Core Digital Service: Refers to any service specified in Schedule I of the Act. As of now, the list includes:

  • online search engines
  • online social networking services
  • video-sharing platform services
  • interpersonal communications services
  • operating systems
  • web browsers
  • cloud services
  • advertising services
  • online intermediation services (includes web-hosting, service providers, payment sites, auction sites, app stores, e-commerce marketplaces and aggregators, etc.)

Designating Systemically Significant Digital Enterprises

The Competition Commission of India (CCI) may designate an enterprise as an SSDE in respect of a Core Digital Service it provides if the enterprise meets both of the following thresholds in each of the immediately preceding three financial years:

Financial threshold: The enterprise has a:

  • turnover in India greater than INR 4000 crore (~USD 482 million), or
  • global turnover greater than USD 30 billion, or
  • gross merchandise value in India greater than INR 16000 crore (~USD 1.9 billion), or
  • global market capitalisation greater than USD 75 billion.

User threshold: 

  • The core digital service provided by the enterprise has more than 1 crore (10 million) end-users in India, or
  • The core digital service provided by the enterprise has more than 10,000 business users in India.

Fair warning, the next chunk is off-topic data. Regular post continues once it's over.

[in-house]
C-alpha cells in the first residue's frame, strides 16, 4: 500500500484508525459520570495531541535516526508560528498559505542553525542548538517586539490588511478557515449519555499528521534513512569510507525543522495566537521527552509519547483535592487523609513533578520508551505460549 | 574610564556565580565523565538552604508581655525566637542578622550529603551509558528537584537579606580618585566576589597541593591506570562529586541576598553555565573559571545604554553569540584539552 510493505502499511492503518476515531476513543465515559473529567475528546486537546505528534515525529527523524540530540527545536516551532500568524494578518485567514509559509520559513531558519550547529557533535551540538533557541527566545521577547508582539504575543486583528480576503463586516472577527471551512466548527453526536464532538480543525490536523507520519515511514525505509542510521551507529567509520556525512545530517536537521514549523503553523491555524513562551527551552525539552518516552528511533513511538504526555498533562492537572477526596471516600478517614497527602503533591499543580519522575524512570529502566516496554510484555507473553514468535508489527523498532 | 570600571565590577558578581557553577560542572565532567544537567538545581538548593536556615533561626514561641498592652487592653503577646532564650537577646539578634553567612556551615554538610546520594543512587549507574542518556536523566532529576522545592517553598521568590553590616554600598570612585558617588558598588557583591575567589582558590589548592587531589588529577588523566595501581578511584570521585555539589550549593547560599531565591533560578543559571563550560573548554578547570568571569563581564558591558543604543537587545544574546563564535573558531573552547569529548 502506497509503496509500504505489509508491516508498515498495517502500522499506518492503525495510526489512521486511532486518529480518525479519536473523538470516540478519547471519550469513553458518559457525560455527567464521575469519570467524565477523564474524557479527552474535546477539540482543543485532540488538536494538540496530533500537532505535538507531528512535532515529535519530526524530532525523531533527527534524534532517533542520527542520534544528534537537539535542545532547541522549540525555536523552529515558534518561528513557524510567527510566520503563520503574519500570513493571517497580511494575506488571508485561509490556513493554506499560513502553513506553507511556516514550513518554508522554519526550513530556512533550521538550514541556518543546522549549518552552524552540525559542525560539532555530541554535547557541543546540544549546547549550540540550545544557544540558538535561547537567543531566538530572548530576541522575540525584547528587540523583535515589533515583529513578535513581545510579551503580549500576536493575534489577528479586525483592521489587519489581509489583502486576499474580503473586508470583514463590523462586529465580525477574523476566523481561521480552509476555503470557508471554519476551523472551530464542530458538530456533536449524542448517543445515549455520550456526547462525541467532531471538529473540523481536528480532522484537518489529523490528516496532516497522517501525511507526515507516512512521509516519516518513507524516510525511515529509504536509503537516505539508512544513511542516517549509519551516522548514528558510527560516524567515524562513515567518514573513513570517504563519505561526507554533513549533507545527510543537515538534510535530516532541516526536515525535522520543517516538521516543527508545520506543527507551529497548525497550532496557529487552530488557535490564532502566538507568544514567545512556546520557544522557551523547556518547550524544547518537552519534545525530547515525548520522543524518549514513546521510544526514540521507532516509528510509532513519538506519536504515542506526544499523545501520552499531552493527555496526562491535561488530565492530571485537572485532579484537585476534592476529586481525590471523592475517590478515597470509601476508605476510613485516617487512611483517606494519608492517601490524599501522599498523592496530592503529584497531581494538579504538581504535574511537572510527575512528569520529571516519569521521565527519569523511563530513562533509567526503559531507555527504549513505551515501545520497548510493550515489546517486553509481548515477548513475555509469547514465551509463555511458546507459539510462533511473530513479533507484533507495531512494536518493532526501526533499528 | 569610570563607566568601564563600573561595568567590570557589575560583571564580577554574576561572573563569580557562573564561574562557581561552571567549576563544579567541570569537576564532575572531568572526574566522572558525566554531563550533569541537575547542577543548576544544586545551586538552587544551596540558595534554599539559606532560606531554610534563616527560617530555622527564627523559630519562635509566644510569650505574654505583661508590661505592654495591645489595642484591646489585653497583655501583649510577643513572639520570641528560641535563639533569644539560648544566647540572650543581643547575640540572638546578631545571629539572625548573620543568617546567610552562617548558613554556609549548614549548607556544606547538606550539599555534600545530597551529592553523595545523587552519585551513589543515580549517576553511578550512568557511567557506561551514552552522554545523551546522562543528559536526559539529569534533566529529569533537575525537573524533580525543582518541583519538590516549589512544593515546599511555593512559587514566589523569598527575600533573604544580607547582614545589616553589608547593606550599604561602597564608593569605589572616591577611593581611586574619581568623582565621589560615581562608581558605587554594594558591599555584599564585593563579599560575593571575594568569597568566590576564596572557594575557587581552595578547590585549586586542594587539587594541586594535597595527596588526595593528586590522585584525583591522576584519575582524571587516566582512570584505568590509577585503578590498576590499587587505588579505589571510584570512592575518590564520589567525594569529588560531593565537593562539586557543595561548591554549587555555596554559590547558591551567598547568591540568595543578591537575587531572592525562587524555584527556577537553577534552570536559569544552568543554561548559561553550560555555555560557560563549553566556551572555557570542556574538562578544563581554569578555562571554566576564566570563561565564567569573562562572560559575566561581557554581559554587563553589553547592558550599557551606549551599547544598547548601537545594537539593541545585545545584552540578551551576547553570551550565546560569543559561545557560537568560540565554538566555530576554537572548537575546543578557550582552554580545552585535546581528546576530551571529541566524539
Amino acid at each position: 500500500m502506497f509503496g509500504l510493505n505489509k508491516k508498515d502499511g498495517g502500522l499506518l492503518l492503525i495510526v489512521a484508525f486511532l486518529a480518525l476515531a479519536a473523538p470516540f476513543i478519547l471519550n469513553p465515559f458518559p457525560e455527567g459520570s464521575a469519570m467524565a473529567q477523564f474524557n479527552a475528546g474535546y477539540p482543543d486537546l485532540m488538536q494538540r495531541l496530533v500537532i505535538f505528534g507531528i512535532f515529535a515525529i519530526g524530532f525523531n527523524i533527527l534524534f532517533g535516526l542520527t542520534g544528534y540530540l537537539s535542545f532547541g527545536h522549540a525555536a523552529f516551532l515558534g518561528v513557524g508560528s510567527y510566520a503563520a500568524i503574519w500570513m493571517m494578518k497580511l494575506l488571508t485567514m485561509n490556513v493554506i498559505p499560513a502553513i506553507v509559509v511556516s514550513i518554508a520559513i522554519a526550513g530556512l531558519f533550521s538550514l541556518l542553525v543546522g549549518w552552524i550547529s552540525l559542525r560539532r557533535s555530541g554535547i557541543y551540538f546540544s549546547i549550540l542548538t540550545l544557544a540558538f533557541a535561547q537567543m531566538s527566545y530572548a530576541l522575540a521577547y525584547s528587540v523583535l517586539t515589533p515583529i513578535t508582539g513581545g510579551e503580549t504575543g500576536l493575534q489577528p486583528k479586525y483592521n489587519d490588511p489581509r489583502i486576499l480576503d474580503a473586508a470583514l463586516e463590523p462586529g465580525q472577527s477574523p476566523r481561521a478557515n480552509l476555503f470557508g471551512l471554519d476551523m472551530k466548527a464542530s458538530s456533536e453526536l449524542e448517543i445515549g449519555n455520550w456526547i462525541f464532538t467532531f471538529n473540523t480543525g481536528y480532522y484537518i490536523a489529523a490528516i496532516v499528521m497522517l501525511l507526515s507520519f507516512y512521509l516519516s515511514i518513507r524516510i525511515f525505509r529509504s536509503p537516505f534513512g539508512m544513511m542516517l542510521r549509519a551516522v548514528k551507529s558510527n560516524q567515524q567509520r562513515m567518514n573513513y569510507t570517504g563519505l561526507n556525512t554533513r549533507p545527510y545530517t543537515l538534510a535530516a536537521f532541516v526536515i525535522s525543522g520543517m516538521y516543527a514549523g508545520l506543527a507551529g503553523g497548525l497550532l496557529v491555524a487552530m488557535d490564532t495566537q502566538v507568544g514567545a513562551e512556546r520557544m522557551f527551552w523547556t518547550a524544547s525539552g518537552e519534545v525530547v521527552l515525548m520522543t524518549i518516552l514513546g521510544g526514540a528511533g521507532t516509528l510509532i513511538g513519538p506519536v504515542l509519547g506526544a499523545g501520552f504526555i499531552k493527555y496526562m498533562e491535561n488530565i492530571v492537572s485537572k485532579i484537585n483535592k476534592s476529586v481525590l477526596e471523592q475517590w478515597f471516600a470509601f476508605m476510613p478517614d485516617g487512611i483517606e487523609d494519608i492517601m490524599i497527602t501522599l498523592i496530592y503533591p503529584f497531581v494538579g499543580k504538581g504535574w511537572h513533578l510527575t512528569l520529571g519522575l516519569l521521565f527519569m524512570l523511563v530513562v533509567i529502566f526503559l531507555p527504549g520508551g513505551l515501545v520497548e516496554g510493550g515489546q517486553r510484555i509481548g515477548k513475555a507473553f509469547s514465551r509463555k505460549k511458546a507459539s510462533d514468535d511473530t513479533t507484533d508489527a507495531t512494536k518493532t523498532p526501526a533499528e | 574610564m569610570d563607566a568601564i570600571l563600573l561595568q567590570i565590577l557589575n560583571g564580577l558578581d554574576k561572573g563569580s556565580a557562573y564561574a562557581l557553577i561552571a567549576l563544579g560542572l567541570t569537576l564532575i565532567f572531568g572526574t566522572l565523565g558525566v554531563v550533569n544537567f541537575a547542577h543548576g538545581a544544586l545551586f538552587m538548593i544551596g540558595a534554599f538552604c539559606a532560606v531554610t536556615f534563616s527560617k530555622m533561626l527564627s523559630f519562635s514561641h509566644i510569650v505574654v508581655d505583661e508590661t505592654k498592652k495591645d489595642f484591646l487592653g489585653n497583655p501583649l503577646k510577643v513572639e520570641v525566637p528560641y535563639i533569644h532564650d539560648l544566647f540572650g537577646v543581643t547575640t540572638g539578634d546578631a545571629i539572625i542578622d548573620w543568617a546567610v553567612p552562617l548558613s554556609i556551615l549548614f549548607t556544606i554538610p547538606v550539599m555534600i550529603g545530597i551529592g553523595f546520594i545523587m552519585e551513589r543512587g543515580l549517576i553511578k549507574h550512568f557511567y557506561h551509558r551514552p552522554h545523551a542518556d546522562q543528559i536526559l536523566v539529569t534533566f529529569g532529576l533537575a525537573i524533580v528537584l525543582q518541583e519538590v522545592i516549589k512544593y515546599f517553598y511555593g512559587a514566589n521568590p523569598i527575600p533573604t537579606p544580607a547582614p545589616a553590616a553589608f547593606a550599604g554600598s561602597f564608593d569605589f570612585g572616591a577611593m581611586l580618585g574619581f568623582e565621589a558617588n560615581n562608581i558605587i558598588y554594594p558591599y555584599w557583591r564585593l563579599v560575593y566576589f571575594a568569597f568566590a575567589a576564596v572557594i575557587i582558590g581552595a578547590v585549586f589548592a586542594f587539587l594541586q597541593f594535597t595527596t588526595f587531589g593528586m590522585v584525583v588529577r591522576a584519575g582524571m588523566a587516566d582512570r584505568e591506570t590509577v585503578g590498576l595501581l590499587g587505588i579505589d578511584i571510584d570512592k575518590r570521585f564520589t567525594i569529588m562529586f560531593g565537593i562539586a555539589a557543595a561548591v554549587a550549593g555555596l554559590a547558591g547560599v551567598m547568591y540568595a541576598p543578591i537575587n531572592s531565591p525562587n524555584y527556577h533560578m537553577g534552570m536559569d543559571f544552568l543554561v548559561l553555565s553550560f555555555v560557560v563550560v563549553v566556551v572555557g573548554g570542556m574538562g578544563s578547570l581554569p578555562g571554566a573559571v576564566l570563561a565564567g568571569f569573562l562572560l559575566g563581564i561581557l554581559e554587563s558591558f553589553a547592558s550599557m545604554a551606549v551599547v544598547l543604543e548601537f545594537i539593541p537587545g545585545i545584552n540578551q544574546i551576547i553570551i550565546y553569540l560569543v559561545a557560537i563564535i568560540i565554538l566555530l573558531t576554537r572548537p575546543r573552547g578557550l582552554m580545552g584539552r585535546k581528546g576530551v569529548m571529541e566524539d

The manner for calculating these numbers will be specified in subsequent regulations made by the CCI. Where the enterprise is a part of a group, all the above metrics shall be computed for the entire group.

Enterprises must self-report their status: An enterprise is obligated to notify CCI within ninety days of meeting the above thresholds in respect of one or more of its Core Digital Services. This includes notifying CCI about other enterprises within the group the enterprise belongs to, which are directly or indirectly involved in the provision of the Core Digital Service. The CCI may then pass an order designating the enterprise as an SSDE and identifying its Core Digital Services. The CCI may also ask any enterprise to furnish details concerning the above thresholds if the enterprise hasn’t voluntarily done so and designate it as an SSDE if it meets the above thresholds.